London - Ireland begin their first-ever one-day
international series against England in Bristol on Friday seeking to cause
their hosts fresh embarrassment.
The two-match contest, which concludes with Ireland's first
ODI at Lord's on Sunday, comes six years after their stunning World Cup win
over England in Bangalore.
Kevin O'Brien hit the fastest-ever World Cup hundred, off
just 50 balls, as Ireland won by three wickets.
That remains Ireland's only win over England in six
completed one-day internationals but O'Brien, now 33, told the Daily Mail:
"It's good to have those memories at the back of your mind.
"We'd basically lost the game at 111 for five chasing
more than 300, so I thought I'd see what would happen," added O'Brien, who
in all struck 113 off 63 balls, including 13 fours and six sixes.
Ireland's performances over several World Cups have left
them on the brink of Test status - which could be confirmed at the
International Cricket Council's annual conference in June.
If they achieve that, it means the likes of England's
Irish-born one-day captain Eoin Morgan will have far less incentive to switch
allegiance in pursuit of an international career.
But Ireland are currently struggling to live up to the teams
of the recent past that have done so much for their cricket cause.
In March they suffered chastening series losses in three
formats to fellow Test aspirants Afghanistan.
They now face an England side enjoying an ODI revival and
with genuine hope of winning next month's eight-team Champions Trophy
tournament on home soil.
Nevertheless, several of Ireland's players do have English
county experience behind them.
Tim Murtagh and Paul Stirling have played alongside Morgan
at Lord's-based Middlesex, while O'Brien and Ireland coach John Bracewell are
both familiar with Bristol thanks to their time at Gloucestershire, so the
visitors should not be daunted by their surroundings this week.
Murtagh, England-born but Ireland qualified through his
grandfather, accepted the team were in "transition".
"I've played against all the England batsmen, and I've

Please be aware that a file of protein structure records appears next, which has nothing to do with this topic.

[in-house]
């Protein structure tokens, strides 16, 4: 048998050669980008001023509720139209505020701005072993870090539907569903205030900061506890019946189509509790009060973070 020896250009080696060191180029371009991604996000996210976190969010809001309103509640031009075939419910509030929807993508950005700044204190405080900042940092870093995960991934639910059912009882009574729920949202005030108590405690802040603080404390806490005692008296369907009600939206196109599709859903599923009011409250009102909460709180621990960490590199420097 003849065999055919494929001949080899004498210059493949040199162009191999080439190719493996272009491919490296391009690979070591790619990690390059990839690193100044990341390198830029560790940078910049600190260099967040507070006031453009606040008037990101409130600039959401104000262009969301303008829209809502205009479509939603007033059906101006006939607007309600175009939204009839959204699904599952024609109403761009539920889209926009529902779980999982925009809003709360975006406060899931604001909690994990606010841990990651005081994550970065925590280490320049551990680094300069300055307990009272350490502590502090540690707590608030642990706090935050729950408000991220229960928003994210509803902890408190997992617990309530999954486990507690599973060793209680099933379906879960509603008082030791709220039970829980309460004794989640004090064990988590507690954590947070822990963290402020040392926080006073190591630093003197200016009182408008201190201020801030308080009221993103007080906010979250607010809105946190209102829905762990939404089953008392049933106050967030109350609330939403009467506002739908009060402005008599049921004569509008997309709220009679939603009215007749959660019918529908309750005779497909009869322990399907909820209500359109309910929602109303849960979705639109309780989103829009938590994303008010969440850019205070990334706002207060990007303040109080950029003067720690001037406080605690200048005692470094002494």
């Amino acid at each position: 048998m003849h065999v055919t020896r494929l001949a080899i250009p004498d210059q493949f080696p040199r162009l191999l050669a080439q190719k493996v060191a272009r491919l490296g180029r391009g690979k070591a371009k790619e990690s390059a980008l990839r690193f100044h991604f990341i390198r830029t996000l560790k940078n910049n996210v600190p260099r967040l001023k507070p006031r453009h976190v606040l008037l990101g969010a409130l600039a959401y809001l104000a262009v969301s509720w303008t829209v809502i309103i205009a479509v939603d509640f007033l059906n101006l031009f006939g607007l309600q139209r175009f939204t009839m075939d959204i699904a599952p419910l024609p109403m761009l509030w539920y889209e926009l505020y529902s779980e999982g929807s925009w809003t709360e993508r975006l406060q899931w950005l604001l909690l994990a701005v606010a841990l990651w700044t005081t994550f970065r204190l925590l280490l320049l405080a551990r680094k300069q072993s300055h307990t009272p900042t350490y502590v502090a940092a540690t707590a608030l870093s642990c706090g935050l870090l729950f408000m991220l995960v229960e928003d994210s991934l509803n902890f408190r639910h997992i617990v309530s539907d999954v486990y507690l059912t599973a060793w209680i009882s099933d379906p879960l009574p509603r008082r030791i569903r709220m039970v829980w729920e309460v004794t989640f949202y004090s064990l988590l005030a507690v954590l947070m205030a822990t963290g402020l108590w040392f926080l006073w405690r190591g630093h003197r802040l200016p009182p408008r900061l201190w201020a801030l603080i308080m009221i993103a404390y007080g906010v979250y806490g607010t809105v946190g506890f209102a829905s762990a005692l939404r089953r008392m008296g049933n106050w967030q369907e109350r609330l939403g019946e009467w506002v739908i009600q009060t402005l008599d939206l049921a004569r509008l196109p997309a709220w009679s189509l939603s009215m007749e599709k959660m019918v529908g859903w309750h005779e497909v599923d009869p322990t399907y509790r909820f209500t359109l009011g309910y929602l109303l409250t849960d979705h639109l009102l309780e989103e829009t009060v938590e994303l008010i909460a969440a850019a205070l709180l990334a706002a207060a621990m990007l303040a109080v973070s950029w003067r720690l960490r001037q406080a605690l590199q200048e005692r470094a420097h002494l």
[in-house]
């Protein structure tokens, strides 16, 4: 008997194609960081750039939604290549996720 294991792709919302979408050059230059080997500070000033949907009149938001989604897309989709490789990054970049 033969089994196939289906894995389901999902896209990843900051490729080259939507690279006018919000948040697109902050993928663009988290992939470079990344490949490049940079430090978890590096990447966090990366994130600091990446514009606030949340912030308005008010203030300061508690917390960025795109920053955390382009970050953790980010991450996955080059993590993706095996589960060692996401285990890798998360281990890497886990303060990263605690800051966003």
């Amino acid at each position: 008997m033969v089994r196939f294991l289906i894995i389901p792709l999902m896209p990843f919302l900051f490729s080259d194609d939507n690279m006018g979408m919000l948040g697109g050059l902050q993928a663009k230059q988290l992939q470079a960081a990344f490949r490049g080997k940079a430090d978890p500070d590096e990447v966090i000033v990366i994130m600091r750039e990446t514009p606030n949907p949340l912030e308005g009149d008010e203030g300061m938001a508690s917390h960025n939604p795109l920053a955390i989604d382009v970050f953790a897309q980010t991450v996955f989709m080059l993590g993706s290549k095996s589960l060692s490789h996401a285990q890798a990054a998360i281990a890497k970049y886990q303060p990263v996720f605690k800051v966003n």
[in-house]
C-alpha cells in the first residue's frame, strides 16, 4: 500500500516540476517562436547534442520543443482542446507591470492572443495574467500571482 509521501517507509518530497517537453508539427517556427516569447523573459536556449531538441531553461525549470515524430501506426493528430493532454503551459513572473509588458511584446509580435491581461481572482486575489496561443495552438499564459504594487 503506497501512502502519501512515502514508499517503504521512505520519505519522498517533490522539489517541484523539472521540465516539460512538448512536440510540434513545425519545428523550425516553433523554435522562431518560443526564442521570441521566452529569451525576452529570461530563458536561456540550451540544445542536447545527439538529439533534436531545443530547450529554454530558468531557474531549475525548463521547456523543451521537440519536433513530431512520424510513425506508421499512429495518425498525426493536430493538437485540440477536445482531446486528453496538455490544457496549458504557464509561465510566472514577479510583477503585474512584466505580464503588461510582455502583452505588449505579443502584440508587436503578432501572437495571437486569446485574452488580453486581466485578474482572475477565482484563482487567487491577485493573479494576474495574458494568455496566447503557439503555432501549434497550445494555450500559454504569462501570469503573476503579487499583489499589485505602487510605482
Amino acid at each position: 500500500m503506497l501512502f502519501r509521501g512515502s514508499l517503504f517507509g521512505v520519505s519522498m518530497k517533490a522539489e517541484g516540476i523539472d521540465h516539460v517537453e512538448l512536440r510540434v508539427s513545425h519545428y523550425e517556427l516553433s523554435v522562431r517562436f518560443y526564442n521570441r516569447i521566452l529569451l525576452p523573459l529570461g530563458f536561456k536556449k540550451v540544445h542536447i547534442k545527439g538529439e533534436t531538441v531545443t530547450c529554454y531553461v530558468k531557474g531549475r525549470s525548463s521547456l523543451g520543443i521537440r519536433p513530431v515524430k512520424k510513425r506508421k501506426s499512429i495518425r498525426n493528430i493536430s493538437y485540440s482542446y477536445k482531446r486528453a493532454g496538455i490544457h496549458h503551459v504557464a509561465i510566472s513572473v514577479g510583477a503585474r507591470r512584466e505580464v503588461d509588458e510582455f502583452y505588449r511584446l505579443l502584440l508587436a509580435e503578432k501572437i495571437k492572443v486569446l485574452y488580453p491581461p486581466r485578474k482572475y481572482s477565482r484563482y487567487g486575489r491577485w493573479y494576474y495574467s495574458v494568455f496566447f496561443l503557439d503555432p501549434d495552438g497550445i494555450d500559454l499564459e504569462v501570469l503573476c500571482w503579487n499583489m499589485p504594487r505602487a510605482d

got them all out - and been whacked around by them," experienced paceman
Murtagh told the Irish Independent.
"We have to go in with no fear."
For England, Morgan will be making a flying visit back from
his stint in the Indian Premier League.
But Ben Stokes, who struck a blistering maiden Twenty20
hundred for the Rising Pune Supergiants on Monday, fellow all-rounder Chris
Woakes and wicket-keeper Jos Buttler will miss the Ireland matches to remain
with their respective franchises.
Morgan said Stokes's innings was an encouraging sign ahead
of the Champions Trophy.
"I think this just proves he can compete with the
best," he said.
"It makes us grow as a group, knowing we have a player
who potentially is the best in the world. That's huge."
While England will be without several first-choice players
because of the IPL, their squad does include the likes of new Test captain Joe
Root, the big-hitting Alex Hales and fast bowler Mark Wood.
Yet whoever they come up against, there is no denying the
significance of this week's matches for Ireland, particularly Sunday's fixture
at Lord's - 'the home of cricket'.
"It'll be a great honour and a special day for all in
Irish cricket," said Ireland captain William Porterfield.
"I smile when I think that both myself and Eoin
(Morgan) played for Ireland Under-13s together and here we will be captaining
both sides in a one-day international at Lord's.
"It shows just how far Irish cricket has come in a
short space of time, but we still have more to travel and offer.
"Hopefully it won't be too long until we play a Test
match at Lord's."